Below you will find details about the components of our new Whiteboard Calendar Overlay. When preparing for a workout, it’s important to look not only at information about the Workout itself, but also about the Movements contained in it. The purpose of this Overlay is to give as much information as possible to help you decide how to best approach a workout, and how to properly modify it if necessary.
Rx’d results for most workouts will now be assigned a level. This level is from 0-100, with a higher number being better. It represents the percent of results that your result is better than. For example, a level of “80″ means that your result was better than 80% of the site results for that workout. One thing to note is that all modified results are grouped below the worst Rx’d result. So if you do a workout as prescribed, you will automatically have a level higher than all the people who modified. Due to the wide variations in scaling, we can’t assign a meaningful level to Modified results. By including all the results for a workout, and not just Rx’d results, it allows us to standardize and compare levels across workouts.
The Milestone Slider is an easy way to see what score you need to get to achieve a certain level. As you slide to different levels, the score field will update with the appropriate score for that level. If you have done the workout Prescribed in the past, you will be given a Milestone to shoot for on your next attempt at the workout.
Your Previous Results will show up on the slider as well, arranged by their Level. By clicking on different results on the slider, you will be able to bring up all of the details of your previous results.
Potential Max Graph
Whenever you perform a set for a specific lift, we can calculate the Potential Max of your set. The Potential Max is an estimate of what 1RM that set would be equivalent to. We use the standard 1rm Estimator formula to calculate this. For example, performing 3 reps @ 185# gives you a Potential Max of 203#. By comparison, performing 5 reps @ 174# would also give a Potential Max of 203#. This allows us to say that 6 reps @ 174# is better than 3 reps @ 185#.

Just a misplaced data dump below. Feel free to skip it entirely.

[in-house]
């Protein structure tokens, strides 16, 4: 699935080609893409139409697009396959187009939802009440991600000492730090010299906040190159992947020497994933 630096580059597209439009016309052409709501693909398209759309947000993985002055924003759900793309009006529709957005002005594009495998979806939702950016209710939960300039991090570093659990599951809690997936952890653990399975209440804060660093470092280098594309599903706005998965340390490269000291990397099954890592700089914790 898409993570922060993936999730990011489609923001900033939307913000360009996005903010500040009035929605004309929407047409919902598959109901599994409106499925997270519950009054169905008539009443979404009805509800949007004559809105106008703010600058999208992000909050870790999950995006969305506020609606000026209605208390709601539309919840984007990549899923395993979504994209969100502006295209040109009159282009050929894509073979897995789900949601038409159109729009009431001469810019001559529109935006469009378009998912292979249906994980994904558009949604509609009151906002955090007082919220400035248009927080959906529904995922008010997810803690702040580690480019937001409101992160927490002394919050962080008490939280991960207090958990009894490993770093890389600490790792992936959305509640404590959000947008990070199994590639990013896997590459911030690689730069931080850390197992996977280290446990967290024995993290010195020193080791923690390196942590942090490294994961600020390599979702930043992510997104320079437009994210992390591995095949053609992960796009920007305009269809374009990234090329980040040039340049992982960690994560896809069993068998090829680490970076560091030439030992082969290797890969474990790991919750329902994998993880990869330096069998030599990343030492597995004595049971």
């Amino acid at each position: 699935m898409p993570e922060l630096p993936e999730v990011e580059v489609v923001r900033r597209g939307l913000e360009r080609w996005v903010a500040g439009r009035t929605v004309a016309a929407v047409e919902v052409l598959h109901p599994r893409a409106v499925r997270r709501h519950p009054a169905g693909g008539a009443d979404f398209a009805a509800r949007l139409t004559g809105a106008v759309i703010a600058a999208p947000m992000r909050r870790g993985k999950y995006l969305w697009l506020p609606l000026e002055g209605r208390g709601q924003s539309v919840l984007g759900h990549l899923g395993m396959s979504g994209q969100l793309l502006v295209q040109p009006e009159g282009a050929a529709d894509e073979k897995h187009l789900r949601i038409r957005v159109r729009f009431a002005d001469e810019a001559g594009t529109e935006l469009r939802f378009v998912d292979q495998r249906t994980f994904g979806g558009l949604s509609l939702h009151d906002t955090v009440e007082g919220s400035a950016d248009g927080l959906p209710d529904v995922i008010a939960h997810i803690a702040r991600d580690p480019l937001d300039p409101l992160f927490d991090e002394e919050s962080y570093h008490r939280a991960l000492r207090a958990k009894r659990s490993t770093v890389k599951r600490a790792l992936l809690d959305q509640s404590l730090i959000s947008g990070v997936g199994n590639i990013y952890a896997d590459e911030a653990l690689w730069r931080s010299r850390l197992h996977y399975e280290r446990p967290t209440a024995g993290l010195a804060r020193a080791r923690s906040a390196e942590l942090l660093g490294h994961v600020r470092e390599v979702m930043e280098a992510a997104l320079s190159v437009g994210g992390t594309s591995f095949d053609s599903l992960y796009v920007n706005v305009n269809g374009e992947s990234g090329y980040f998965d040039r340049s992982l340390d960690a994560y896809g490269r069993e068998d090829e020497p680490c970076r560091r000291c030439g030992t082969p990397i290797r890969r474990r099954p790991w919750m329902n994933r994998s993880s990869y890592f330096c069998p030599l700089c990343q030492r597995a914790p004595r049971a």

We have constructed a Potential Max Graph for each of your lifts using these concepts. We have plotted every set of every workout for each movement, based on each set’s Potential Max. This allows us to compare different sets with different reps, and see which one was better. Within the same workout, you can see how intense each set was, by looking at how closely bunched the vertical red points (Potential Maxes) are. When looking at lifting workouts that were performed over the course of a week or two, you can use the Potential Max as a measure of relative intensity. Over longer time periods, the trends of the Potential Max graph will give you good picture of how you are progressing in your lifts.
Max Lifts and Percentage Slider
We’ve also included a section that lists your 1 RM, 3 RM and 5 RM for weightlifting movements, if available. These will give you an idea of what your current maxes are, which can be helpful in choosing an appropriate weight for a workout containing that movement. There is also a small slider below each max, allowing you to quickly find percentages of your 1RM. This makes it much simpler when performing a workout that assigns percentages.
Recent Levels and Recent Posts
We’ve also included a Recent Results graph which shows the levels of other recent workouts you’ve done that contain the selected movement. This can be helpful in seeing how well you generally do on workouts containing, for example, Deadlifts. This can give you an idea of what level to shoot for on a popular workout that you haven’t done before.
The Recent Posts box will let you know the weight/reps you performed during some recent workouts with that movement, to give you some insight into what weight you should choose for your current workout.